I've got quite a dilemma here and would like some suggestions from the community. Here's my problem:
I've created a website that has lots of dynamic content, all content is pulled via AJAX and displayed via JS. The way I'm currently allowing direct links to my content is by modifying the fragment identifier on the fly with JS, here's an example:
Where 123 is the ID of the content. When the content is closed it strips the fragment identifier off again.
This works wonderfully, and when people load the page my AJAX request is successfully requesting the '123' article. But I've just implemented a Facebook like button on all the articles, and now I've hit a brick wall.
Basically, the way Facebook finds what thumbnail and titles and URL to associate with your 'liked' content is to check the meta tags of the URL passed into the fb like iframe. It does this by doing a GET request at the URL, checking the content of the meta tags, and then displaying those on Facebook.
The problem is that fragment identifiers are not passed to the server, so I have no way in PHP (that I'm aware of) to dynamically generate these meta tags with the content from the specifically requested article.
For example, I wanted to be able to do something like this:
$id_vals = get_id_values($hash_fragment); echo '<meta property="og:title" content="'.$id_vals['title'].'" />';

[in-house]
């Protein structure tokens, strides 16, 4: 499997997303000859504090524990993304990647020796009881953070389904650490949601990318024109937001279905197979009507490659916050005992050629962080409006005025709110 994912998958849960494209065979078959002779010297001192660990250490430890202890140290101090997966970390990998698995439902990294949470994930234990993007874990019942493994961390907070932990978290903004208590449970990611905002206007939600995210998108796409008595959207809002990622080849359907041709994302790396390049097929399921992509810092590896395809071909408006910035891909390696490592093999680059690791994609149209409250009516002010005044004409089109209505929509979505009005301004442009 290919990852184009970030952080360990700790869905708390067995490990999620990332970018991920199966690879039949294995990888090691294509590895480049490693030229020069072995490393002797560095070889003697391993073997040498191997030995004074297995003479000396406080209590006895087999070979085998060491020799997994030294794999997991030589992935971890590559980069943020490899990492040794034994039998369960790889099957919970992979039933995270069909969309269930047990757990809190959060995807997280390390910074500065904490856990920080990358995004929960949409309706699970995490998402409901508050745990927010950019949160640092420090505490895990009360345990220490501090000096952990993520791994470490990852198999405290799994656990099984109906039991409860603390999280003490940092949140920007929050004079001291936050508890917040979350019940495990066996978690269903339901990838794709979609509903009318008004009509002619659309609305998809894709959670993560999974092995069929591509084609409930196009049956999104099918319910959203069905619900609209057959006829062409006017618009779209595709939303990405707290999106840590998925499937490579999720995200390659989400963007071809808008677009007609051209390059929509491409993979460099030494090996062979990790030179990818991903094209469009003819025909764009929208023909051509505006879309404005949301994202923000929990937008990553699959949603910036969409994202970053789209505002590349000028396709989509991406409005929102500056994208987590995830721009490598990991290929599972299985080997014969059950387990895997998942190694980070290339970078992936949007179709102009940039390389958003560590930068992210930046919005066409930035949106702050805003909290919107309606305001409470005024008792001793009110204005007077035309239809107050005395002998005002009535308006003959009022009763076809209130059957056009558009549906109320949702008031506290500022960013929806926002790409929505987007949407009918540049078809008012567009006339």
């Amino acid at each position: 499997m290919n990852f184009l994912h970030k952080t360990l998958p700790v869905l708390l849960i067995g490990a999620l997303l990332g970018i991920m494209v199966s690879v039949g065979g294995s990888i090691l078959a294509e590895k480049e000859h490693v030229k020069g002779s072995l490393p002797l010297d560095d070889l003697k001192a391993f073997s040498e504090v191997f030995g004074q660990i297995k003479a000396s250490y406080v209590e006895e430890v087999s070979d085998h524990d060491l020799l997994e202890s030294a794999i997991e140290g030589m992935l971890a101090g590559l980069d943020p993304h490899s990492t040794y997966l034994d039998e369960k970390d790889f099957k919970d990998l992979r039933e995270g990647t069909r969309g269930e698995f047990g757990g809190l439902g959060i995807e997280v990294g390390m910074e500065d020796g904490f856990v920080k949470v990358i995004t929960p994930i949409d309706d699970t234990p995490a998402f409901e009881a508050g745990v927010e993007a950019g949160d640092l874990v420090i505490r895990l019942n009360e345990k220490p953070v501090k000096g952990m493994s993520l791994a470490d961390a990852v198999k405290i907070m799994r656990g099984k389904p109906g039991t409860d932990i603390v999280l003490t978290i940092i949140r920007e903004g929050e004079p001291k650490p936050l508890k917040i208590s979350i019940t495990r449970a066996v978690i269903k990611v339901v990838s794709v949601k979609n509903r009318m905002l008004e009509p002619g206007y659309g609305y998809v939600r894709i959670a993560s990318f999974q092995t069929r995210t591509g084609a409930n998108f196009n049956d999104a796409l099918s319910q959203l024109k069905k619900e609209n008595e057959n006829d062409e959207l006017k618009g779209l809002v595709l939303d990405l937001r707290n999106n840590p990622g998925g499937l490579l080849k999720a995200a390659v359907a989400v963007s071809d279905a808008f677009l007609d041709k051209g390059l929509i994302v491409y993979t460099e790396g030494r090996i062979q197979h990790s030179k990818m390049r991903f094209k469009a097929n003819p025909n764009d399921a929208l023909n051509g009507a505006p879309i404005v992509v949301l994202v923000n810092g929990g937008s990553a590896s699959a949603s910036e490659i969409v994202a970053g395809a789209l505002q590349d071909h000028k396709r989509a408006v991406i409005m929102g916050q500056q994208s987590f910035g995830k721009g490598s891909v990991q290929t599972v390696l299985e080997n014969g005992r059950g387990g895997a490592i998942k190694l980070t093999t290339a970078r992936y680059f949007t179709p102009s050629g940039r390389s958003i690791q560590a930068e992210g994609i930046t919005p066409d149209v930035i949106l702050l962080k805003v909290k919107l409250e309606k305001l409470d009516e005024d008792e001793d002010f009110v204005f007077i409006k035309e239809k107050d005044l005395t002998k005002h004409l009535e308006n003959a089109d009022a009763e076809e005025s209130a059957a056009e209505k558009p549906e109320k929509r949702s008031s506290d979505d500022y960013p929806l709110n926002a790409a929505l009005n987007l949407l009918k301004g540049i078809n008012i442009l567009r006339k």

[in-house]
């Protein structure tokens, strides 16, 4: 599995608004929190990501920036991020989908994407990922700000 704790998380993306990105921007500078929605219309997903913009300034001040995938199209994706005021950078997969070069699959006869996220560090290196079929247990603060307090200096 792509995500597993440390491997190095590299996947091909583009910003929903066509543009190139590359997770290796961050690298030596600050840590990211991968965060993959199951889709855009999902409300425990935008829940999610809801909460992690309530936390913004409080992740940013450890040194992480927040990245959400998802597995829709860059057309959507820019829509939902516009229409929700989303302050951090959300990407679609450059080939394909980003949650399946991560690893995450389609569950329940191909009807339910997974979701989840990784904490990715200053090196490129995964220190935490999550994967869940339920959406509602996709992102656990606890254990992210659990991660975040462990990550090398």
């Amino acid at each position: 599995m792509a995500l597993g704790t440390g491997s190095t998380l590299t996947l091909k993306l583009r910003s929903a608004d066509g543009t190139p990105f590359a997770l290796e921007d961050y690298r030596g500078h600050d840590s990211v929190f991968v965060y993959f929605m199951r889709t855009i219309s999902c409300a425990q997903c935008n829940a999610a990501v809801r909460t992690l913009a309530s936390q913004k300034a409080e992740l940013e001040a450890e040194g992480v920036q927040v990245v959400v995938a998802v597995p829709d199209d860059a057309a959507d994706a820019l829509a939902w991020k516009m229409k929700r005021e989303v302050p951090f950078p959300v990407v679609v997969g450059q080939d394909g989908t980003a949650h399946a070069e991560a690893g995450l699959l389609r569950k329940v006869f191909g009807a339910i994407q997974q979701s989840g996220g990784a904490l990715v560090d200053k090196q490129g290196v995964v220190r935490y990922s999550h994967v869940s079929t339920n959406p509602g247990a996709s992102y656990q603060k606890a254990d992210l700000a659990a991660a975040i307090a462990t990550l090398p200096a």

Your first thought is probably: Why not use a GET request or query string? i.e.:
So I'm kind of stumped at the moment. The only semi-solution I can think of is to use an approach of both:
In the fb like requests use get parameters and for direct links use fragment identifier.
But this poses the following problems:
- If a direct link is pasted on Facebook from a user it will include the fragment identifier, and the correct meta data won't display on Facebook.
- I would need to do some weird redirection magic to fix the format of the URL to remove the ID (i.e. detect if GET parameter is passed in and redirect to the fragment identifier equivalent). But I don't know if FB would also follow the redirect and fetch the meta tags from the redirected page instead of the first page, which would effectively make this solution useless anyway.
Sorry for the wall of text! Appreciate any input you can provide.
EDIT: I just tested my proposed solution involving a combination of both, and I can confirm Facebook follows the redirect, so this solution doesn't work at all. This is depressing!
EDIT EDIT: One possible way to implement my 'mix' idea is to use a window.location redirect instead of a PHP header() call redirect, so Facebook fetches the meta tags from the original page, for those of you with a similar problem.